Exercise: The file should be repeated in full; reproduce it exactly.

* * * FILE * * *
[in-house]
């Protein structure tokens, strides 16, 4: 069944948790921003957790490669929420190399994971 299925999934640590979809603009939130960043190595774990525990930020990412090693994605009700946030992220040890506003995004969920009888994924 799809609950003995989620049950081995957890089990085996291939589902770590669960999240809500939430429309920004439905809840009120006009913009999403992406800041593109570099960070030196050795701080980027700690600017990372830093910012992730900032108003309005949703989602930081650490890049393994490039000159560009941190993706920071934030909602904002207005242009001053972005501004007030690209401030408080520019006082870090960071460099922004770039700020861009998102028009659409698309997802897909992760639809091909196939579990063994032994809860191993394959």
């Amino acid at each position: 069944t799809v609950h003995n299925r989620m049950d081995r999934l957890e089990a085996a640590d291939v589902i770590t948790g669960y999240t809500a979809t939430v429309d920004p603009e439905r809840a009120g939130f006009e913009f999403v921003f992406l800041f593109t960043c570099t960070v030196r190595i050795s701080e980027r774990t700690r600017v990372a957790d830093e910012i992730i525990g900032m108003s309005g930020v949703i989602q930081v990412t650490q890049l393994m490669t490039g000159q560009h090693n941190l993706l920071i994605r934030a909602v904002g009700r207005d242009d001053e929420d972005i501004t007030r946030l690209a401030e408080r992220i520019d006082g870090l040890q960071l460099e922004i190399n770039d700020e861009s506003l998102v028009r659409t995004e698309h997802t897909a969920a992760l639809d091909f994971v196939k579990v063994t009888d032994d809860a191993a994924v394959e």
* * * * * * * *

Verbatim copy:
[in-house]
């Protein structure tokens, strides 16, 4: 069944948790921003957790490669929420190399994971 299925999934640590979809603009939130960043190595774990525990930020990412090693994605009700946030992220040890506003995004969920009888994924 799809609950003995989620049950081995957890089990085996291939589902770590669960999240809500939430429309920004439905809840009120006009913009999403992406800041593109570099960070030196050795701080980027700690600017990372830093910012992730900032108003309005949703989602930081650490890049393994490039000159560009941190993706920071934030909602904002207005242009001053972005501004007030690209401030408080520019006082870090960071460099922004770039700020861009998102028009659409698309997802897909992760639809091909196939579990063994032994809860191993394959």
């Amino acid at each position: 069944t799809v609950h003995n299925r989620m049950d081995r999934l957890e089990a085996a640590d291939v589902i770590t948790g669960y999240t809500a979809t939430v429309d920004p603009e439905r809840a009120g939130f006009e913009f999403v921003f992406l800041f593109t960043c570099t960070v030196r190595i050795s701080e980027r774990t700690r600017v990372a957790d830093e910012i992730i525990g900032m108003s309005g930020v949703i989602q930081v990412t650490q890049l393994m490669t490039g000159q560009h090693n941190l993706l920071i994605r934030a909602v904002g009700r207005d242009d001053e929420d972005i501004t007030r946030l690209a401030e408080r992220i520019d006082g870090l040890q960071l460099e922004i190399n770039d700020e861009s506003l998102v028009r659409t995004e698309h997802t897909a969920a992760l639809d091909f994971v196939k579990v063994t009888d032994d809860a191993a994924v394959e």